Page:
Jewish World Review Feb. 8, 2002 / 26 Shevat, 5762

Lori Borgman

Lori Borgman
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Consumer Reports

Kitchen intelligence -- IT finally happened. Every major kitchen appliance is now smarter than I am. I don't mind that they've passed me by. What I mind is that they snapped the back of my legs with a wet dishtowel as they lurched ahead.

For real intimidation, get a load of the Internet Turbo Drum digital washer featured at the Chicago 2002 Housewares Show. This computerized baby comes with a 4.2-inch LCD window and 4Mbit flash memory. And you were looking under the lid for, oh, maybe a fabric softener dispenser? How '90s.

This is a hip washing machine, but what woman in her right mind needs one more computer screen in her life flashing "illegal operation"? The selling point to the digital washer is that you can tailor the wash cycle to your clothes. Just download instructions from the Internet that tell you how to reprogram the machine's washing method.

That might work for some, but I can tell you how it would work here. I'd have a portable phone cradled between my ear and neck, and be sprinting back and forth between the computer and the washing machine, all the while yelling, "Just be patient, kids. I'm on the line with tech support right now. You should have clean socks a week from Friday."

Of course, if you don't want to shout at the kids, you can always leave them a calm and soothing message on the LG Electronics Internet-enabled refrigerator that comes with a video message board. Then again yelling or splurging on a six-pad pack of Post-it notes might be more economical. The fridge retails for $10,000; a six-pack of Post-it notes, $6.59. You do the math.

Then there's the cutting-edge blender guaranteed to whip up perfect milkshakes. The blender has a 45-second preprogrammed smart cycle, an automatic shut-off feature, 550-watt motor, 18 speeds, unique Ice Sabre Blades and a SureLoc safety base.

My blender is a little more dated. It is roughly the same age as Art Linkletter and is a hepatitis yellow color, which was once very popular and known as harvest gold. It has eight speeds, which, for me, is four too many. The newer blenders can pulverize roots, rocks and, in extreme cases, even fruitcakes within seconds. Our blender, after 10 or 12 attempts, is able grind nuts like a squirrel without teeth. On the upside, our blender has a particularly charming feature the new ones don't - chocolate syrup that's dripped down the side. I like to think of it as a designer touch.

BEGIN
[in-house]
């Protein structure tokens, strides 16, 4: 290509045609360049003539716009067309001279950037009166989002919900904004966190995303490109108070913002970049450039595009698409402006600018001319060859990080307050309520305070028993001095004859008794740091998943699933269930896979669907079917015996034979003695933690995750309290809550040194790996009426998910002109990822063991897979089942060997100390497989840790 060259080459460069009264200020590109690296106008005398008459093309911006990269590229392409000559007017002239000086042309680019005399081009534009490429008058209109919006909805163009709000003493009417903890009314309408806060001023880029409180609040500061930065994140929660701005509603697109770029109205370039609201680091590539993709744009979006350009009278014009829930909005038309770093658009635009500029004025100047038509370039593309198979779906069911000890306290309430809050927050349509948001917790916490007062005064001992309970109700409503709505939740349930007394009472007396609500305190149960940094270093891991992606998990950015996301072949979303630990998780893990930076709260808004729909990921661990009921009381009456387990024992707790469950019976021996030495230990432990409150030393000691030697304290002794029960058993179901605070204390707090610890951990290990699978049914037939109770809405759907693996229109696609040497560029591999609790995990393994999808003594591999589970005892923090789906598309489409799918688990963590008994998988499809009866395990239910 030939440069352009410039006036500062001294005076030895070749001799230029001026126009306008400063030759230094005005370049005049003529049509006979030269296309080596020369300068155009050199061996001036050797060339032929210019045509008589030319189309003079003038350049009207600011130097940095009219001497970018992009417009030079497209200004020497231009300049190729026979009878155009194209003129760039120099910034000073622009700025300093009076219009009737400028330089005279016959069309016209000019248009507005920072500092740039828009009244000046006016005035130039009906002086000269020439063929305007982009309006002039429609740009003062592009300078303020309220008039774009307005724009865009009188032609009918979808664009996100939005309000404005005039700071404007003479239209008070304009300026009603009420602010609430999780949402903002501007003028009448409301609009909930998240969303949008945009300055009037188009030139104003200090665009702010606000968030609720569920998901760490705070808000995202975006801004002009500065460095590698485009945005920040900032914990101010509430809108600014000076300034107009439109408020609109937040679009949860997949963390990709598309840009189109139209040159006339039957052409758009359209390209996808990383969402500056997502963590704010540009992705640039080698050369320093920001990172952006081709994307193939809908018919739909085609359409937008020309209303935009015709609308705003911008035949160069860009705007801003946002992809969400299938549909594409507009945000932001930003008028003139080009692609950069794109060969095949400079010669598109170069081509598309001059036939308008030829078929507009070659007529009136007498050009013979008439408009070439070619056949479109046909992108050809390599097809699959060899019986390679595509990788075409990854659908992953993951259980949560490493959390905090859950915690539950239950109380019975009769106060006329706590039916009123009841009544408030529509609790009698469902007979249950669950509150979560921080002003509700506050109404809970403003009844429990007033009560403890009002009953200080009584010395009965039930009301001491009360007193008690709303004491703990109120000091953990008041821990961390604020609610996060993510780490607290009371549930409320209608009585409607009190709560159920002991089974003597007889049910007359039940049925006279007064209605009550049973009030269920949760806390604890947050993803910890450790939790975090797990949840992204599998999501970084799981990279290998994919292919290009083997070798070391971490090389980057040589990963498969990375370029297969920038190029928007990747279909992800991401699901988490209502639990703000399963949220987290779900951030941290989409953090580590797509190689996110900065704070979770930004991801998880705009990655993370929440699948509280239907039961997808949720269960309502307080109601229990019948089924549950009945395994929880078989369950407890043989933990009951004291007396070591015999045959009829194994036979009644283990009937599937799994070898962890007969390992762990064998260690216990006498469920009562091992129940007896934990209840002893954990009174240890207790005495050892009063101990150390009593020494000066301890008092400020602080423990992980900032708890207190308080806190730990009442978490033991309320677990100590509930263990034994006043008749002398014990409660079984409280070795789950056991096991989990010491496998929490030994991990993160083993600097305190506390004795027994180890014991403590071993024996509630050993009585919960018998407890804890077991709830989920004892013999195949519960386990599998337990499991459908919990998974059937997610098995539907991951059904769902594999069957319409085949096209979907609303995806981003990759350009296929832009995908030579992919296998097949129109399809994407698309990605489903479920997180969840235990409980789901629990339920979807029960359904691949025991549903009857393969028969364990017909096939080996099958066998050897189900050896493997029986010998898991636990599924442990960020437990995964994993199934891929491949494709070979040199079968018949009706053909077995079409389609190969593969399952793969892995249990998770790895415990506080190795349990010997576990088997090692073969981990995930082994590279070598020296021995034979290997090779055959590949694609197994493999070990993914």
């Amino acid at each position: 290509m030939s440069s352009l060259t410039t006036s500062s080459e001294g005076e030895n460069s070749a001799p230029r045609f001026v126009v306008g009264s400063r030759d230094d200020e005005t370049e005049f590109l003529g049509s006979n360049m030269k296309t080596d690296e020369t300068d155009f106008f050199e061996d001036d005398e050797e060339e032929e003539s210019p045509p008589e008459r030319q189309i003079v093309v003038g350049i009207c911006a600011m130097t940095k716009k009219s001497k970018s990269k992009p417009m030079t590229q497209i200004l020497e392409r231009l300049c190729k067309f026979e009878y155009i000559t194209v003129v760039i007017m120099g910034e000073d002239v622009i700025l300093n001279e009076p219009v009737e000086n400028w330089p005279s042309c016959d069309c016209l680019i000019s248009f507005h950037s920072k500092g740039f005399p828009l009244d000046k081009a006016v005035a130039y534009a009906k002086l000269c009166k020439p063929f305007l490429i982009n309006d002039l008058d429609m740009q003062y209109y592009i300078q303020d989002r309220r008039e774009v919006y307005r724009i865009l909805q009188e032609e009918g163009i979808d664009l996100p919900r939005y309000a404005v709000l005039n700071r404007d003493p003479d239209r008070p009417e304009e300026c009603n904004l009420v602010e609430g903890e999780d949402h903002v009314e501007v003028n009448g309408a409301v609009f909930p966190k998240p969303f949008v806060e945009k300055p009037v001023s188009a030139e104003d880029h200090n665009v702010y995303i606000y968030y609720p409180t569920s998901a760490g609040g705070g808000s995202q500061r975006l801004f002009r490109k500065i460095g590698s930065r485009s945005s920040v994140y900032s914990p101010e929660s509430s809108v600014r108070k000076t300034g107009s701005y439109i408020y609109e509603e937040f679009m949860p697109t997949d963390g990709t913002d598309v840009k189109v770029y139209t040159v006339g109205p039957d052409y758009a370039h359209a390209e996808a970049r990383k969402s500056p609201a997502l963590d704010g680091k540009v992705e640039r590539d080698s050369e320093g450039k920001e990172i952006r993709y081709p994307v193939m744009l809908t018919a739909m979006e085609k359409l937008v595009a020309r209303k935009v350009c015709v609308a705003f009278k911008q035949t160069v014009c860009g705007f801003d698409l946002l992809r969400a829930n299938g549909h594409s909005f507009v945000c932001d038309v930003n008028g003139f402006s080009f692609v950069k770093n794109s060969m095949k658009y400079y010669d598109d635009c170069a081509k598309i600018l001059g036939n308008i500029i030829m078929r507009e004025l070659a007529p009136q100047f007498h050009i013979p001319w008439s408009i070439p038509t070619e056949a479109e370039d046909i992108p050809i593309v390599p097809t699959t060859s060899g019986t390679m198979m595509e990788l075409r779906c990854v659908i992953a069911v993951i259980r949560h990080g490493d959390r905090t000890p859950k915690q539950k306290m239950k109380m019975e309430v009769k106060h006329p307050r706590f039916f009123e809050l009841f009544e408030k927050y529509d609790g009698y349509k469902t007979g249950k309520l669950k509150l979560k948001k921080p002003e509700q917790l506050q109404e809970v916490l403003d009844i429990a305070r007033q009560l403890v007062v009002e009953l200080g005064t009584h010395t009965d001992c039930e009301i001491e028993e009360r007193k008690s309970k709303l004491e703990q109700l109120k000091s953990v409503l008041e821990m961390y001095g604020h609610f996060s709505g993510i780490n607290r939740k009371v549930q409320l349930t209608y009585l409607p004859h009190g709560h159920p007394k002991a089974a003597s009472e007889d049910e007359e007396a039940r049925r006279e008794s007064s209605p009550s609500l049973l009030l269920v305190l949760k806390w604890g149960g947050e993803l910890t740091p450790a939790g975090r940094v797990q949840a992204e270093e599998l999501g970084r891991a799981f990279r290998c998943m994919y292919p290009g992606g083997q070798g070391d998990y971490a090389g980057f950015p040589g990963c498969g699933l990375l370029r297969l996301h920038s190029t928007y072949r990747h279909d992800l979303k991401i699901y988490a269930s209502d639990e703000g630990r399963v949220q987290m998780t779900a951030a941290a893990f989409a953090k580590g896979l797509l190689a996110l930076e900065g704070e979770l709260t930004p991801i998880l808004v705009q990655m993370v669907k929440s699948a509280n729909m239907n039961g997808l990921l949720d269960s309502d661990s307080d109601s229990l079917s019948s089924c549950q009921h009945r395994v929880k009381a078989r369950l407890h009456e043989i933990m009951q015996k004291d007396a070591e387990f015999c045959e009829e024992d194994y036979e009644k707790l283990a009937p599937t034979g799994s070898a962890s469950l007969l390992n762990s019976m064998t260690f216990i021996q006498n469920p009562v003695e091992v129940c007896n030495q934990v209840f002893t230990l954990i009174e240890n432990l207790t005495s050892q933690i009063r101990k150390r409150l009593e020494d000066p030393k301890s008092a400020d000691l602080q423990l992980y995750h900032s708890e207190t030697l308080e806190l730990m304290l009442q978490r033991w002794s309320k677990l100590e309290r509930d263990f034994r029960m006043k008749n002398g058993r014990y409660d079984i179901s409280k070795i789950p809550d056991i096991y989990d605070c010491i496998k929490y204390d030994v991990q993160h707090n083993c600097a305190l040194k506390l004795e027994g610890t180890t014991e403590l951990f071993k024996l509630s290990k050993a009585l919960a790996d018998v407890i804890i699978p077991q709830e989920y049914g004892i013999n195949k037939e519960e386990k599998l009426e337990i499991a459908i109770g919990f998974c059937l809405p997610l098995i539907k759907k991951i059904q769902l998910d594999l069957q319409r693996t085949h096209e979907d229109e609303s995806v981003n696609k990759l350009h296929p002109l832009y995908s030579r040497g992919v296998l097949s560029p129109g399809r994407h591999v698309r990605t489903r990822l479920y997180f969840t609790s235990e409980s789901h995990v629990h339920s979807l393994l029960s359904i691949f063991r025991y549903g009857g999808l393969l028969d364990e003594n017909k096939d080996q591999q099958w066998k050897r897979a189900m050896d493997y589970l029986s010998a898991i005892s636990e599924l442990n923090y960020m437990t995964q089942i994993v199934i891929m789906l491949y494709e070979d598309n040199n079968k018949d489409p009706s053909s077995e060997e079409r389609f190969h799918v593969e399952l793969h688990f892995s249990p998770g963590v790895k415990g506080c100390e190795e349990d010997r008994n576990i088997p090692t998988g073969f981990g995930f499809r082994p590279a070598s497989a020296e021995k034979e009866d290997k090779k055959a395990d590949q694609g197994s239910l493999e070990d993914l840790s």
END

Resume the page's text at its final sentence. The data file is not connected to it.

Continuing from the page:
One of the niftiest new appliances, and I don't know why I didn't think of this myself, is a coffee pot that brews directly into two stainless steel travel mugs so you can pick up your cup of morning java as you fly out the door. This would be a great addition to our kitchen counter, but on days when my husband's schedule doesn't jibe with mine, the only way I can tell he's left for the office is by the coffee splashes he leaves on the floor as he sprints toward the garage. It may not be sophisticated or intimate communication, it might even be on a Hansel and Gretel level, but it works for us. Coffee brewing directly into the travel mug is a great idea, but I have to put my marriage first.

Not all of the new appliances have outfoxed me. A company called Metrokane is introducing an adorable little chrome ice machine. You open the top, drop in ice cubes, crank the handle and out rolls shaved ice. No muss, no fuss, no computer chip. They're billing it as a retro.

No wonder I liked it.

JWR contributor Lori Borgman is the author of I Was a Better Mother Before I Had Kids. To comment, please click here.

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05/25/01 Cyborgs for Better or Worse
05/18/01 The death of Common Sense

© 2001, Lori Borgman